Briefly: North Korea says it tested its ”most powerful” missile to date last Thursday, a claim substantiated by South Korean sources. The launch, which caused Japan to issue a brief evacuation order, likely involved a solid-fuel intercontinental ballistic missile (ICBM).
Solid-fuel missiles are easier to store, quicker to deploy and need less logistical support, making them harder to detect. This means they can maintain a high state of readiness, with the potential to launch within minutes rather than hours.
Intrigue’s take: The world already knew North Korean leader Kim Jong-un was working to build a solid-fuel ICBM: he rocket-teased us in December and February. But few observers expected to see a successful test launch so soon.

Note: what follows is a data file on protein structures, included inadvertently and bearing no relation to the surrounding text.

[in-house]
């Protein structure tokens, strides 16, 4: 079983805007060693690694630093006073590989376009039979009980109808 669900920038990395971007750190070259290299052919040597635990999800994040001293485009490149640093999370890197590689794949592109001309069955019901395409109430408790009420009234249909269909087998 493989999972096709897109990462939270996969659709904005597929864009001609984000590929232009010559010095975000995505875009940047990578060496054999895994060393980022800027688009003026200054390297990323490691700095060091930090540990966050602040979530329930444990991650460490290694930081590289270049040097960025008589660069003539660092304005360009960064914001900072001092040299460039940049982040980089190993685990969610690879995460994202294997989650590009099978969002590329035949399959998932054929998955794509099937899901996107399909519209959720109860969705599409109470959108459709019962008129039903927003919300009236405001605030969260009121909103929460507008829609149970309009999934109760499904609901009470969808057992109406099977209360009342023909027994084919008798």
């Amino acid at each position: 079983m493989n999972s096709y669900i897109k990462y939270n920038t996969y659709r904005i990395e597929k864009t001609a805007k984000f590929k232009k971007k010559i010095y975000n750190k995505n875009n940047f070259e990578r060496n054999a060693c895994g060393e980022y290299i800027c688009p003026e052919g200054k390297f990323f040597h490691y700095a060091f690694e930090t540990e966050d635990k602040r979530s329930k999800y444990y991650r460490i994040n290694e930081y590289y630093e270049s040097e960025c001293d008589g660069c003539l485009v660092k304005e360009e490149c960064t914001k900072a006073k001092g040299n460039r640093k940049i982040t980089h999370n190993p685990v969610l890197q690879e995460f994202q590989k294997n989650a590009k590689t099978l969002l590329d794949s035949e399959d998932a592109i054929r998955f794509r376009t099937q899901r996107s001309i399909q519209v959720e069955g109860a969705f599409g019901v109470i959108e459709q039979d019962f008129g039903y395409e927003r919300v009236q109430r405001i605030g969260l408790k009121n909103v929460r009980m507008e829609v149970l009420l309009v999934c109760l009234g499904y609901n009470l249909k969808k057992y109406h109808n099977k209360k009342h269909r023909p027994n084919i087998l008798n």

Leaked US intel this month suggests Kim may be overstating his weapons capabilities a little. But he’s clearly still making headway. And that gives him more leverage abroad, while helping him cling to power at home.
Also worth noting:
- Thursday’s missile launch comes shortly after the US and South Korea completed their biggest military drills in 5 years.
- North Korea is one of the poorest countries in the world, but commits around a quarter of its GDP to military spending.